Rewarding providers for high-quality care isn’t simple. Health care providers aren’t viewed as service providers because health care is more than a business transac­tion, and traditionally, 100% of the risk has been on purchasers. This means that employers, as purchasers, have paid for waste and mistakes, even when the health care provider is at fault. This long-established history makes payment reform com­plicated but necessary.

Incentivizing Quality Care

Achieving payment reform by creat­ing the right incentives for care deliv­ery is the foundation of The Alliance.

We’ve used our strength in num­bers to pursue unique contract pro­visions that protect our members and their employees from unexpect­ed charges.

We’re building on that foundation to include a fo­cus on cost and quality transparency (our first core driver) to continue the payment evolution.

Payment Reform In Action

Now, we are implementing con­tracts that use Medicare-based pricing. Medicare, the largest pur­chaser of health care in the US, has done the work to establish base rates for various services and adjust them by provider to factor in geography, patient mix and quality metrics. Medicare-based pricing gives us the bench­mark needed to pay a fair price for services, rather than focusing on a savings of total charges; you can’t change what you can’t see.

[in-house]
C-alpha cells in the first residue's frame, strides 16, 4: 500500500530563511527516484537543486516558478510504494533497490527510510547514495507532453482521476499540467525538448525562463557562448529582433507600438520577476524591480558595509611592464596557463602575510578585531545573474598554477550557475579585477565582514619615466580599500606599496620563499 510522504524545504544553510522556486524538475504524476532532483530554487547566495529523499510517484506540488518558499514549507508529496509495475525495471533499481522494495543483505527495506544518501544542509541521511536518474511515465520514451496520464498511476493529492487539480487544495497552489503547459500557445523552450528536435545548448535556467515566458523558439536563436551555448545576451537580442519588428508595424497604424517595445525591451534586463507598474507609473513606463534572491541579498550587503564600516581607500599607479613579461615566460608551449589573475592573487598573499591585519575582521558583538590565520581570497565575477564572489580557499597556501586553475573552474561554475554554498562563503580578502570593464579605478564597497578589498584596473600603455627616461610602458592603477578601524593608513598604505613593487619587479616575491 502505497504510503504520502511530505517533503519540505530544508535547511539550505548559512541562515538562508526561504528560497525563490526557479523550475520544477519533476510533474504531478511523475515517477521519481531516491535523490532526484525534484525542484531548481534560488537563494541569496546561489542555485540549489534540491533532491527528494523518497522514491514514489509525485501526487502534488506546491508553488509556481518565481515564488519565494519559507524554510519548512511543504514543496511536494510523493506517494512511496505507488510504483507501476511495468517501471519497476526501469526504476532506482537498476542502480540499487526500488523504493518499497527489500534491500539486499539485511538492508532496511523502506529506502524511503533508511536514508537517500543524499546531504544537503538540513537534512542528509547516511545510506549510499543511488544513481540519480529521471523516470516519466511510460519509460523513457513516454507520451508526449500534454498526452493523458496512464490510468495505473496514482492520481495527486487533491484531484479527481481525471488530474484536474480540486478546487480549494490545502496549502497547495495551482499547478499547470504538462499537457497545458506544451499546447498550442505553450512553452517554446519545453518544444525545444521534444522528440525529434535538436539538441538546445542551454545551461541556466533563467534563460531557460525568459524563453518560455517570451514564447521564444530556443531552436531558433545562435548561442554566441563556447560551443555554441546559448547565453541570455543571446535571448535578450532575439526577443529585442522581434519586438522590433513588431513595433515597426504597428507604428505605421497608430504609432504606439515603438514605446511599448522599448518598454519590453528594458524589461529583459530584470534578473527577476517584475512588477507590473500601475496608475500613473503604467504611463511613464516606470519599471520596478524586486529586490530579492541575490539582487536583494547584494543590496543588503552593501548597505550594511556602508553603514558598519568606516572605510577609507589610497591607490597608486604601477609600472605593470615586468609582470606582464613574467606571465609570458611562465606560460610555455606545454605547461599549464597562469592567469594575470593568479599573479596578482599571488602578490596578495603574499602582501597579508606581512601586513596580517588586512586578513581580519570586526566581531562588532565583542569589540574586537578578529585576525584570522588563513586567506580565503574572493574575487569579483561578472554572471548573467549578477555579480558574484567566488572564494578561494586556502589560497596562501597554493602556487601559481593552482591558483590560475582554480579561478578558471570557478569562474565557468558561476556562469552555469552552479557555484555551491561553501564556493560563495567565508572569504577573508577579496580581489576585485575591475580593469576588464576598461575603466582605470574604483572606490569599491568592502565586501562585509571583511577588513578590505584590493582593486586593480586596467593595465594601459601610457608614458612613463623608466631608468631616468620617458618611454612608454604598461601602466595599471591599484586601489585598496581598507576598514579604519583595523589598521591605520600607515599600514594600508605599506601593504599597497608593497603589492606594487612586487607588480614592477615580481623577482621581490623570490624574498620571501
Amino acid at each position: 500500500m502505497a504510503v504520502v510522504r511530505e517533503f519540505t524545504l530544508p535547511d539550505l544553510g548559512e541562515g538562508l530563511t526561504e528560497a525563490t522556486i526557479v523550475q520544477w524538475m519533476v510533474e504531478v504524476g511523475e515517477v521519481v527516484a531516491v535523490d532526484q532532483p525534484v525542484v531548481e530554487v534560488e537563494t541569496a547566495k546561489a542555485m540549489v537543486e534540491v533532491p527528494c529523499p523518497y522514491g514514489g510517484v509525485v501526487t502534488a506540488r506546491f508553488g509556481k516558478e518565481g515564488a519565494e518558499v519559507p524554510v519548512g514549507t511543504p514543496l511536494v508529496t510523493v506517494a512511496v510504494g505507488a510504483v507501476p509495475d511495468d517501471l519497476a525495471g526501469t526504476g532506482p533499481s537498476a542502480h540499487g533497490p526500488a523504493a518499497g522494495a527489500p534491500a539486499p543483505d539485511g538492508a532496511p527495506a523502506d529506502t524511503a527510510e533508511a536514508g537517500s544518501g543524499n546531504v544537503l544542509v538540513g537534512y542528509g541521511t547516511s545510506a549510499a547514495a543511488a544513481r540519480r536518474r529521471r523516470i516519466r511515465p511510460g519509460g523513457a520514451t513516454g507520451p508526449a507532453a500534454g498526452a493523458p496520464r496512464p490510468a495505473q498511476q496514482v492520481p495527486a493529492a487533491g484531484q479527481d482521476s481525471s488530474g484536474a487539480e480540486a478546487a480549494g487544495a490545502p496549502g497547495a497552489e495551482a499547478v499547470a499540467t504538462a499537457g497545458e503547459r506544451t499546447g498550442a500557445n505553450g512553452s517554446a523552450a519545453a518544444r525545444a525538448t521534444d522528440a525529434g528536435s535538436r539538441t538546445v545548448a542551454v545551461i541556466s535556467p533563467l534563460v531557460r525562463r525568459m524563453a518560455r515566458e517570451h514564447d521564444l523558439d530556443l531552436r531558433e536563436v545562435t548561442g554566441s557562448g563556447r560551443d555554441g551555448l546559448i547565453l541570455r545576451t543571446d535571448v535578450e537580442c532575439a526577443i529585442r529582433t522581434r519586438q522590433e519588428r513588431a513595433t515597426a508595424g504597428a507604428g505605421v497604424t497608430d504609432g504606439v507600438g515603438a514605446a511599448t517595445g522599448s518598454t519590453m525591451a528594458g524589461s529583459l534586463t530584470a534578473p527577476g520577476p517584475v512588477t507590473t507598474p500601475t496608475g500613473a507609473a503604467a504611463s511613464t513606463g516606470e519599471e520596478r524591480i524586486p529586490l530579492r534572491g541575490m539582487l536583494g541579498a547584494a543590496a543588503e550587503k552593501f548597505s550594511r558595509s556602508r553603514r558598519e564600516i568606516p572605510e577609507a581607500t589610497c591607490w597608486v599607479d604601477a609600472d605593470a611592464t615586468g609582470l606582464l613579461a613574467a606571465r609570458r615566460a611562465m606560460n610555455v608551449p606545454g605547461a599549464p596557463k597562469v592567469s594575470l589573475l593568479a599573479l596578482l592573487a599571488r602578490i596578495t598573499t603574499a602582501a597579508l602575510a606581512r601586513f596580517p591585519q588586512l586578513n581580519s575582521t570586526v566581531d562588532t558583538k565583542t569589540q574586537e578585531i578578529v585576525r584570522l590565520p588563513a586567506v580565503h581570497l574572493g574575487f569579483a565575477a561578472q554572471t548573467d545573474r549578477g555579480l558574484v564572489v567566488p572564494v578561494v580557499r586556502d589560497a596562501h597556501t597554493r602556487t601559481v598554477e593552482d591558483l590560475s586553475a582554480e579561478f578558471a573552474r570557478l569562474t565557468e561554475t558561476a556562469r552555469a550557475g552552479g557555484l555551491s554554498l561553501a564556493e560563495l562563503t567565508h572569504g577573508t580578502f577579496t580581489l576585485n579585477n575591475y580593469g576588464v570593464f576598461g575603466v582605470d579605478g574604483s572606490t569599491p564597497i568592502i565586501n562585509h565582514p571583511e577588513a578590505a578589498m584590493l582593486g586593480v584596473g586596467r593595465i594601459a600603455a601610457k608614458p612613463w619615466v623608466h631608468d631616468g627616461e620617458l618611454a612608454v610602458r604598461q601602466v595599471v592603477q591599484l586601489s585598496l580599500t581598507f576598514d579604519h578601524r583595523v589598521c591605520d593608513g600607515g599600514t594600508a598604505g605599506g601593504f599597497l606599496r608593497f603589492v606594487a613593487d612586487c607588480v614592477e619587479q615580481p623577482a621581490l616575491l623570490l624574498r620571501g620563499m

Paying providers also enables employers to use plan design (our next core driver) to incentivize em­ployees to use lower-cost, higher-quality providers.

What Can Employers Do?

Employers that join purchasing cooperatives can use their collec­tive bargaining power to influence the change in health care that em­ployers want.

The Alliance’s solutions, like bundled payments and Medi­care-based pricing, are customizable to each of our members’ circumstances and their appe­tite for achieving cost-savings.

To learn more about how The Alliance uses Pay­ment Reform to cut costs and improve health care, contact us.

The Real Cost of Care

These efforts are moving us away from the fee-for-service model toward Total Cost of Care (TCOC) contract­ing. With TCOC, 100% of the care provided to patients is considered when analyzing reimbursements. This new direction helps identify patterns of overuse and inefficiencies in the health care system that remain hidden in a fee-for-service model. It also moves the risk traditionally born by employers for inefficient care and medical errors to the health systems.

We aim to identify cost-saving opportunities so we can reward provider partners that deliver the most cost-effective care to our employees and their fami­lies – the way health care should work.

Kyle Monroe

Kyle Monroe

Kyle Monroe is the VP or Network Developm & Provider Relations at The Alliance. Monroe responsibilities include creating and maintaining relationships with health systems, clinicians and providers to support The Alliance’s strategic goals of im­proving high-value health care and leading new purchasing strategies.

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